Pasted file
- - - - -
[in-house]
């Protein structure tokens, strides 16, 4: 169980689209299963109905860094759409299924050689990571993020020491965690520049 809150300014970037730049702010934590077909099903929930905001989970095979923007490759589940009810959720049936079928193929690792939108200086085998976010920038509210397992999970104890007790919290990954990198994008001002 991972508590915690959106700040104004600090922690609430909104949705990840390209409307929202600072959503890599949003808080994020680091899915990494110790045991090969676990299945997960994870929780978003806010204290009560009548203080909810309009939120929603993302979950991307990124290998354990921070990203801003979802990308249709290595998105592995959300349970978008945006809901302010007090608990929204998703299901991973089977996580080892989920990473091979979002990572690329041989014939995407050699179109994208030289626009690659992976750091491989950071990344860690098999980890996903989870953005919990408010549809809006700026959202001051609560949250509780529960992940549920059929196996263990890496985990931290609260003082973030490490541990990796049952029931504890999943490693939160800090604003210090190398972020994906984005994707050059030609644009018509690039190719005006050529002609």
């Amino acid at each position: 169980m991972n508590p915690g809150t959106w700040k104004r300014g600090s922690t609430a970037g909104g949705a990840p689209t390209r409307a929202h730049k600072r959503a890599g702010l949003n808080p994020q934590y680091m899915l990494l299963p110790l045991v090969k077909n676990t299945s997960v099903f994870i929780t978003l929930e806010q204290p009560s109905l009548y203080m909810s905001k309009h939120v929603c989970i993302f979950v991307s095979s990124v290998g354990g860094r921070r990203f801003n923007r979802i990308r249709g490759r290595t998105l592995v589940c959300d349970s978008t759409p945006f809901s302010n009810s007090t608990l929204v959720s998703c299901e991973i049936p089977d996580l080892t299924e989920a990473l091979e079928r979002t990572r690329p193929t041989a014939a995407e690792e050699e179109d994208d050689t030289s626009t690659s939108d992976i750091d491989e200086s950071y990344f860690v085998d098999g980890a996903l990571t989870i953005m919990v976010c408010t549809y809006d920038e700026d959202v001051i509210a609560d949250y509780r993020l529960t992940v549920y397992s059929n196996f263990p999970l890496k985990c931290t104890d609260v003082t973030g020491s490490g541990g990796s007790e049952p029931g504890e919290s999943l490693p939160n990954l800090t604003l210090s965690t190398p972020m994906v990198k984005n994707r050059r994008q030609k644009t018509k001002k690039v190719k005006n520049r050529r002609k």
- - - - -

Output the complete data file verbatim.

[in-house]
């Protein structure tokens, strides 16, 4: 169980689209299963109905860094759409299924050689990571993020020491965690520049 809150300014970037730049702010934590077909099903929930905001989970095979923007490759589940009810959720049936079928193929690792939108200086085998976010920038509210397992999970104890007790919290990954990198994008001002 991972508590915690959106700040104004600090922690609430909104949705990840390209409307929202600072959503890599949003808080994020680091899915990494110790045991090969676990299945997960994870929780978003806010204290009560009548203080909810309009939120929603993302979950991307990124290998354990921070990203801003979802990308249709290595998105592995959300349970978008945006809901302010007090608990929204998703299901991973089977996580080892989920990473091979979002990572690329041989014939995407050699179109994208030289626009690659992976750091491989950071990344860690098999980890996903989870953005919990408010549809809006700026959202001051609560949250509780529960992940549920059929196996263990890496985990931290609260003082973030490490541990990796049952029931504890999943490693939160800090604003210090190398972020994906984005994707050059030609644009018509690039190719005006050529002609």
């Amino acid at each position: 169980m991972n508590p915690g809150t959106w700040k104004r300014g600090s922690t609430a970037g909104g949705a990840p689209t390209r409307a929202h730049k600072r959503a890599g702010l949003n808080p994020q934590y680091m899915l990494l299963p110790l045991v090969k077909n676990t299945s997960v099903f994870i929780t978003l929930e806010q204290p009560s109905l009548y203080m909810s905001k309009h939120v929603c989970i993302f979950v991307s095979s990124v290998g354990g860094r921070r990203f801003n923007r979802i990308r249709g490759r290595t998105l592995v589940c959300d349970s978008t759409p945006f809901s302010n009810s007090t608990l929204v959720s998703c299901e991973i049936p089977d996580l080892t299924e989920a990473l091979e079928r979002t990572r690329p193929t041989a014939a995407e690792e050699e179109d994208d050689t030289s626009t690659s939108d992976i750091d491989e200086s950071y990344f860690v085998d098999g980890a996903l990571t989870i953005m919990v976010c408010t549809y809006d920038e700026d959202v001051i509210a609560d949250y509780r993020l529960t992940v549920y397992s059929n196996f263990p999970l890496k985990c931290t104890d609260v003082t973030g020491s490490g541990g990796s007790e049952p029931g504890e919290s999943l490693p939160n990954l800090t604003l210090s965690t190398p972020m994906v990198k984005n994707r050059r994008q030609k644009t018509k001002k690039v190719k005006n520049r050529r002609k």